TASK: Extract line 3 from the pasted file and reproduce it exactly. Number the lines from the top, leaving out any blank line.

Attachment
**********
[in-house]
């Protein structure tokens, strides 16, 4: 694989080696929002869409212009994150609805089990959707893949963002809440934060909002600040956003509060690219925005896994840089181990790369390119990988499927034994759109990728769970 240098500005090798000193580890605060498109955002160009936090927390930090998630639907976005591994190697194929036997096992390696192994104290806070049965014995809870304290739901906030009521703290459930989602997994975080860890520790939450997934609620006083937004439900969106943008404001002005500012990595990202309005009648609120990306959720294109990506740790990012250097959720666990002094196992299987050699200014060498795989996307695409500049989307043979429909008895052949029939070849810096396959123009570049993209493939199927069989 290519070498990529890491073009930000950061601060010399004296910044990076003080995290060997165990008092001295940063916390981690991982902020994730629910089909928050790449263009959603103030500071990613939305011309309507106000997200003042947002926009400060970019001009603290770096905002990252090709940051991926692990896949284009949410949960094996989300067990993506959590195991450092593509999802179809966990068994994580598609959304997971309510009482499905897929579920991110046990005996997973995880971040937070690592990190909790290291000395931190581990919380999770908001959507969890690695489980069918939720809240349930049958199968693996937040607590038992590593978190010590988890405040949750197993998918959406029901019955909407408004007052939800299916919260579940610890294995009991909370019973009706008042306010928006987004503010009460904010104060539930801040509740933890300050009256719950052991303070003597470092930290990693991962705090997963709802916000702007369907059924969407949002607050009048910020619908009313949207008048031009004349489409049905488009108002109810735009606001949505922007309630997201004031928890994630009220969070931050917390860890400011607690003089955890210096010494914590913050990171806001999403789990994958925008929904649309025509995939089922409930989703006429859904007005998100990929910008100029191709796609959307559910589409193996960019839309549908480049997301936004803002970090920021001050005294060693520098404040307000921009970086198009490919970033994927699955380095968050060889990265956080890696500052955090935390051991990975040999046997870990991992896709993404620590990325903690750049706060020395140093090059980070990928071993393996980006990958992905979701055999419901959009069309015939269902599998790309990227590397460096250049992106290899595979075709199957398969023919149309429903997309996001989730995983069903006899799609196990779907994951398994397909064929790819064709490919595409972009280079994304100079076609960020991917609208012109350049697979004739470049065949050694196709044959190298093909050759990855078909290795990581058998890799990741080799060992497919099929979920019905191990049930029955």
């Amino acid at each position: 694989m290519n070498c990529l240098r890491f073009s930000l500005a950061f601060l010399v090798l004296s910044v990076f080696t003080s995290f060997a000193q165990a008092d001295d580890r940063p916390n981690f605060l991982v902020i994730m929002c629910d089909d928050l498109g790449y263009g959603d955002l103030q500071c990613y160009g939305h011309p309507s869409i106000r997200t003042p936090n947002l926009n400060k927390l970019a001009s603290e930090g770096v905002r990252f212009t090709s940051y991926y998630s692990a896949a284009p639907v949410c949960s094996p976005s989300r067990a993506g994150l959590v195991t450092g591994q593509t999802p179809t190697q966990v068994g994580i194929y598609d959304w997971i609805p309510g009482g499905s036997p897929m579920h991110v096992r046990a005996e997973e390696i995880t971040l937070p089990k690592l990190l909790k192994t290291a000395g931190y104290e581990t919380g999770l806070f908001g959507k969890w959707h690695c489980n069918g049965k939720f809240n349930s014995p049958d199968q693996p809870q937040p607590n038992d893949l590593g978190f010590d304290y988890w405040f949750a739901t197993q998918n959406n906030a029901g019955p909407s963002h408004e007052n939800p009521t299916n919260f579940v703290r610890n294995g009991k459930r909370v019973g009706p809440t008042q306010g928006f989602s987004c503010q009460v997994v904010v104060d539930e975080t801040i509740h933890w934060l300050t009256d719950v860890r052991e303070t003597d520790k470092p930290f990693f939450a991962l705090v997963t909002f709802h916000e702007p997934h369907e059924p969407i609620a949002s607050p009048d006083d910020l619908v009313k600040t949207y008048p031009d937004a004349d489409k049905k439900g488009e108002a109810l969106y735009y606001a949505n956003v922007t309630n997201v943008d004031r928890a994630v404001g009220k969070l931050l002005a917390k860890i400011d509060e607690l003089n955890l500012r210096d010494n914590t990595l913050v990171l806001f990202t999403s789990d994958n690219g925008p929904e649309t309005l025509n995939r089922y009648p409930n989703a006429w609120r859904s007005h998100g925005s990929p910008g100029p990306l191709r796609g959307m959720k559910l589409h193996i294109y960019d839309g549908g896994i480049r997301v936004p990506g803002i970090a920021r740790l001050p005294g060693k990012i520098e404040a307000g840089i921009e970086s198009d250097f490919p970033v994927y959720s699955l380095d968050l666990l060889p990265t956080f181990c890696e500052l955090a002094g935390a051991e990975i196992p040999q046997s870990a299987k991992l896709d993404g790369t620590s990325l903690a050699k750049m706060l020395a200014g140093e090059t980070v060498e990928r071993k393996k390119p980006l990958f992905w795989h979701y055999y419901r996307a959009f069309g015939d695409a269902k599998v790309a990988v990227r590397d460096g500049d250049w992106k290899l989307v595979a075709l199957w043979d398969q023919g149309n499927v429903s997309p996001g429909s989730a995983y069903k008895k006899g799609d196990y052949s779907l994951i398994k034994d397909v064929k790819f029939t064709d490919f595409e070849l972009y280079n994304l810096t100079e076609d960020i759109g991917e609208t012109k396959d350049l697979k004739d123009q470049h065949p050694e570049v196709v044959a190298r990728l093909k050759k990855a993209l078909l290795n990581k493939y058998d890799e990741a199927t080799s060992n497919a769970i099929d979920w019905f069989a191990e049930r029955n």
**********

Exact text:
């Amino acid at each position: 694989m290519n070498c990529l240098r890491f073009s930000l500005a950061f601060l010399v090798l004296s910044v990076f080696t003080s995290f060997a000193q165990a008092d001295d580890r940063p916390n981690f605060l991982v902020i994730m929002c629910d089909d928050l498109g790449y263009g959603d955002l103030q500071c990613y160009g939305h011309p309507s869409i106000r997200t003042p936090n947002l926009n400060k927390l970019a001009s603290e930090g770096v905002r990252f212009t090709s940051y991926y998630s692990a896949a284009p639907v949410c949960s094996p976005s989300r067990a993506g994150l959590v195991t450092g591994q593509t999802p179809t190697q966990v068994g994580i194929y598609d959304w997971i609805p309510g009482g499905s036997p897929m579920h991110v096992r046990a005996e997973e390696i995880t971040l937070p089990k690592l990190l909790k192994t290291a000395g931190y104290e581990t919380g999770l806070f908001g959507k969890w959707h690695c489980n069918g049965k939720f809240n349930s014995p049958d199968q693996p809870q937040p607590n038992d893949l590593g978190f010590d304290y988890w405040f949750a739901t197993q998918n959406n906030a029901g019955p909407s963002h408004e007052n939800p009521t299916n919260f579940v703290r610890n294995g009991k459930r909370v019973g009706p809440t008042q306010g928006f989602s987004c503010q009460v997994v904010v104060d539930e975080t801040i509740h933890w934060l300050t009256d719950v860890r052991e303070t003597d520790k470092p930290f990693f939450a991962l705090v997963t909002f709802h916000e702007p997934h369907e059924p969407i609620a949002s607050p009048d006083d910020l619908v009313k600040t949207y008048p031009d937004a004349d489409k049905k439900g488009e108002a109810l969106y735009y606001a949505n956003v922007t309630n997201v943008d004031r928890a994630v404001g009220k969070l931050l002005a917390k860890i400011d509060e607690l003089n955890l500012r210096d010494n914590t990595l913050v990171l806001f990202t999403s789990d994958n690219g925008p929904e649309t309005l025509n995939r089922y009648p409930n989703a006429w609120r859904s007005h998100g925005s990929p910008g100029p990306l191709r796609g959307m959720k559910l589409h193996i294109y960019d839309g549908g896994i480049r997301v936004p990506g803002i970090a920021r740790l001050p005294g060693k990012i520098e404040a307000g840089i921009e970086s198009d250097f490919p970033v994927y959720s699955l380095d968050l666990l060889p990265t956080f181990c890696e500052l955090a002094g935390a051991e990975i196992p040999q046997s870990a299987k991992l896709d993404g790369t620590s990325l903690a050699k750049m706060l020395a200014g140093e090059t980070v060498e990928r071993k393996k390119p980006l990958f992905w795989h979701y055999y419901r996307a959009f069309g015939d695409a269902k599998v790309a990988v990227r590397d460096g500049d250049w992106k290899l989307v595979a075709l199957w043979d398969q023919g149309n499927v429903s997309p996001g429909s989730a995983y069903k008895k006899g799609d196990y052949s779907l994951i398994k034994d397909v064929k790819f029939t064709d490919f595409e070849l972009y280079n994304l810096t100079e076609d960020i759109g991917e609208t012109k396959d350049l697979k004739d123009q470049h065949p050694e570049v196709v044959a190298r990728l093909k050759k990855a993209l078909l290795n990581k493939y058998d890799e990741a199927t080799s060992n497919a769970i099929d979920w019905f069989a191990e049930r029955n």